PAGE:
AUSTIN: Cinderella’s stepsisters make fun of her for a lot of reasons, but speaking Spanish is a new one. In ZACH Theatre’s Cenicienta, cultural heritage becomes a point of teasing for the beleaguered title character.
“We found that many of today’s youth, specifically Latino youth, are Cinderella-like in that they have many obstacles to overcome in order to succeed,” says playwright Rupert Reyes, who is also the artistic director of Teatro Vivo, which is coproducing the show. Cenicienta runs April 17–May 29 on ZACH’s Whisenhunt Stage.
In this adapted version for young audiences, Cenicienta lives in her stepsisters’ basement, and when she is not invited to their party upstairs, she starts telling the traditional story of Cinderella using found-object puppetry. Director Caroline Reck is also the artistic director of Glass Half Full Theatre, which specializes in works designed to inspire social change, often using puppets and everyday items to create stage illusions.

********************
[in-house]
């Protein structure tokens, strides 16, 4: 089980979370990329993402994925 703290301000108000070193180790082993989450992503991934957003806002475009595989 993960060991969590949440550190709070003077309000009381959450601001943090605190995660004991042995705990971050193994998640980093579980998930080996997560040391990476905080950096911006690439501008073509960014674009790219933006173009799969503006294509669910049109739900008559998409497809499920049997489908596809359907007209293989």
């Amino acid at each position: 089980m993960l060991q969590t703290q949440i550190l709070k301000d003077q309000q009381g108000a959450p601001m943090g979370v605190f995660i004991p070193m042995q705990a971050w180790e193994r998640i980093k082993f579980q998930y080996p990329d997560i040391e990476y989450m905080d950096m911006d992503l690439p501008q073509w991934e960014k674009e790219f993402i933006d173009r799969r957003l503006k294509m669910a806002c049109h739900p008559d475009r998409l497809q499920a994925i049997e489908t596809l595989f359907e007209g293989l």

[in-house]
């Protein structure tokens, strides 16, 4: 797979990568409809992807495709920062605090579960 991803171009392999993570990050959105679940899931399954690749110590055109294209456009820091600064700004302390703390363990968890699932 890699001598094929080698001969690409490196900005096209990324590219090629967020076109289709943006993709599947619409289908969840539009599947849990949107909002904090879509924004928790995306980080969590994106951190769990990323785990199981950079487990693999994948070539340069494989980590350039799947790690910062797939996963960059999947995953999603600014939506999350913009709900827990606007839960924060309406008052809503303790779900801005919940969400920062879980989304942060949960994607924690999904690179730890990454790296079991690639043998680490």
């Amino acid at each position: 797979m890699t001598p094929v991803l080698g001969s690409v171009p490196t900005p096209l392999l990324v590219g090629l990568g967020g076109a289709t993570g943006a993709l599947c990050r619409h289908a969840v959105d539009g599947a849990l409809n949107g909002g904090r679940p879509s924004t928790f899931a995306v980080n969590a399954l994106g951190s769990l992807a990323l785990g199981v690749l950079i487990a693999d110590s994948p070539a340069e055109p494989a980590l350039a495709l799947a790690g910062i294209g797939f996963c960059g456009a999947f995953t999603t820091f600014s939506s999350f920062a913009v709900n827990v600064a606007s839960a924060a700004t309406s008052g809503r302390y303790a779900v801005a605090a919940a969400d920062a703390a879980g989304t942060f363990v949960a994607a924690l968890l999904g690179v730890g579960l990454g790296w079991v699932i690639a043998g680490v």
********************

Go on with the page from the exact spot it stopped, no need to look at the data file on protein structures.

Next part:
“A set of kitchen funnels become the stepmother and sisters; a cloth napkin becomes the character of Cinderella; and Cenicienta takes on the role of the fairy-godmother and the confidant of the puppet Cinderella,” explains Reck. “As she interacts with the audience as storyteller and the objects as puppeteer, Cenicienta regains the confidence to confront her stepfamily and make changes to resolve the inequity in her own life.”
The show is part of ZACH’s education initiative, in which the theatre produces bilingual plays for more than 50,000 students, 60 percent of whom are Latino/a.
“It is important for us to tell stories that represent them and their lives,” notes education director Nat Miller. “We chose Cinderella to explore the theme of empowerment—the empowerment of a young girl who finds the confidence to overcome a difficult situation.”
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